Become a Member
By joining the NSWBA, recording your sightings and contributing your data, you will help towards the increased amount of information used as ‘baseline and benchmarks’ for the conservation of birds. Your input is valuable, important and needed to continue working towards monitoring for conservation efforts. Your efforts can commence in your ‘home’ block, (read on for more details), and expand your recording of sighting as you gain confidence.
The annual membership fee of $30.00 falls due on 1st January, and is the same rate for individuals, families or groups. It covers the costs involved in producing and posting quarterly newsletters and Atlas Record Sheets and general administration.
Members are entitled to purchase club publications at discounted rates and can participate in organised field trips.
Please print and complete this form, and forward it along with your payment to our Membership Officer. Details and PDF version of the membership form linked here: Membership Form
Benefits of NSWBA Membership Include:
- 4 newsletters p.a
- Free Atlas Sheets
- Opportunities to
º Participate in NSWBA outings
º Attend organised field trips (including branch activities)
º Mix with experienced birdwatchers and
º Develop your own identification skills
- Public Liability & Accident insurance cover for all NSWBA outings.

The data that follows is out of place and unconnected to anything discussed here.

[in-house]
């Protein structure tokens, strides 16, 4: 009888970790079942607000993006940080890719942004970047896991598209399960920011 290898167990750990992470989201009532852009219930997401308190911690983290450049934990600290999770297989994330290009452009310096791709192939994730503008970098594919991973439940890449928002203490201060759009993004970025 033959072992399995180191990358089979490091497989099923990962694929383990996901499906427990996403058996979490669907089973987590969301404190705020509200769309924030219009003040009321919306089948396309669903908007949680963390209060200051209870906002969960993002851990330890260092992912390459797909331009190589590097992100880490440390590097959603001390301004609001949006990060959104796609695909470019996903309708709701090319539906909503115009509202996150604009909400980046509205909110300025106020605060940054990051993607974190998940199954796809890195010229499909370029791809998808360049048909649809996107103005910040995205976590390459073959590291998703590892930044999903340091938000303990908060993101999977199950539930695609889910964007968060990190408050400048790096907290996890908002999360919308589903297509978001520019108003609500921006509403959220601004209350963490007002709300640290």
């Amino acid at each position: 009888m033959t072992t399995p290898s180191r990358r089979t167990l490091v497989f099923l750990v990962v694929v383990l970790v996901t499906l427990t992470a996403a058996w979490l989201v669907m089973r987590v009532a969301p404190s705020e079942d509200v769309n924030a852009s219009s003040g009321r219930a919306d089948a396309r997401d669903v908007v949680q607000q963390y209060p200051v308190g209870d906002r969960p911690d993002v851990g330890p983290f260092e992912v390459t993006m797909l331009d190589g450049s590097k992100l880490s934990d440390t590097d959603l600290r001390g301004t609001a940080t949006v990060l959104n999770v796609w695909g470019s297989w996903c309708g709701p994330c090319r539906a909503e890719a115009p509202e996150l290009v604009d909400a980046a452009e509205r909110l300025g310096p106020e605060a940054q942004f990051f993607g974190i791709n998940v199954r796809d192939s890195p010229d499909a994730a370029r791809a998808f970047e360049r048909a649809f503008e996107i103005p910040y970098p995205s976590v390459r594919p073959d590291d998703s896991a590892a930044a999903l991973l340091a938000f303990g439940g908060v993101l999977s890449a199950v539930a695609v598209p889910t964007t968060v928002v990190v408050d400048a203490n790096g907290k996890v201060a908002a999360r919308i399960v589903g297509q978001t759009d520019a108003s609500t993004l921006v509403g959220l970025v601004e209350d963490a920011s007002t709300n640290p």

- Receive discounts on all publications
Become a member and get immediate discount club prices.
The NSWBA is supported by a dedicated band of supporters concerned for the welfare of all birds.
Hawker’s Gate. A group of intrepid NSWBA members at Hawker Gate (~100km South of Cameron Corner and 180 west of Milparinka) during a month-long atlassing trip in far western NSW
(L-R) Donna Moody, Michael Moody, Kay Gilchrist, Rob West, Barbara Cooper, Dick Cooper, Pam Kenway, Ian McAllan, David Martin, Bruce Gilchrist.
NSWBA Members are encouraged to collect records of sightings of all wild birds observed within the official area of interest which covers all of mainland New South Wales, the Australian Capital Territory, Lord Howe Island, Elizabeth and Middleton Reef and the waters of the western Tasman Sea.
Data collection is based on using 10-minute blocks: these may be often referrred to as ’10-minute blocks’, ’10-minute grids’ or simply ‘blocks’ or ‘grids’.
Each 10-minute block is approximately rectangular, the sides of which measure 10-minutes of latitude and longitude. The actual block size varies with latitude but averages around 17 kms x 17 kms.
To some people, the size of this survey area may seem large. However, it should be remembered that the total area of coverage exceeds 1.6 million km2 so, in comparitive terms, each block is a relatively small area and well reflects the distribution of each species in a manageable way. In turn, this allows direct comparisions to be made with other distribution data. In addition, the NSWBA’s consistent data collection methodology has enabled comparisons to be made over decades rather than just seasons. No other dataset about Australian birds has operated consistently over such a long period.
Apart from asking that contributors take care to ensure accuracy in the reported sightings, for accurate analysis the NSWBA also asks that
* all records be wholly confined to a single ‘grid’;
* be limited to periods falling within any single calendar month; and
* where practical, that visit be made on a regular basis throughout each year.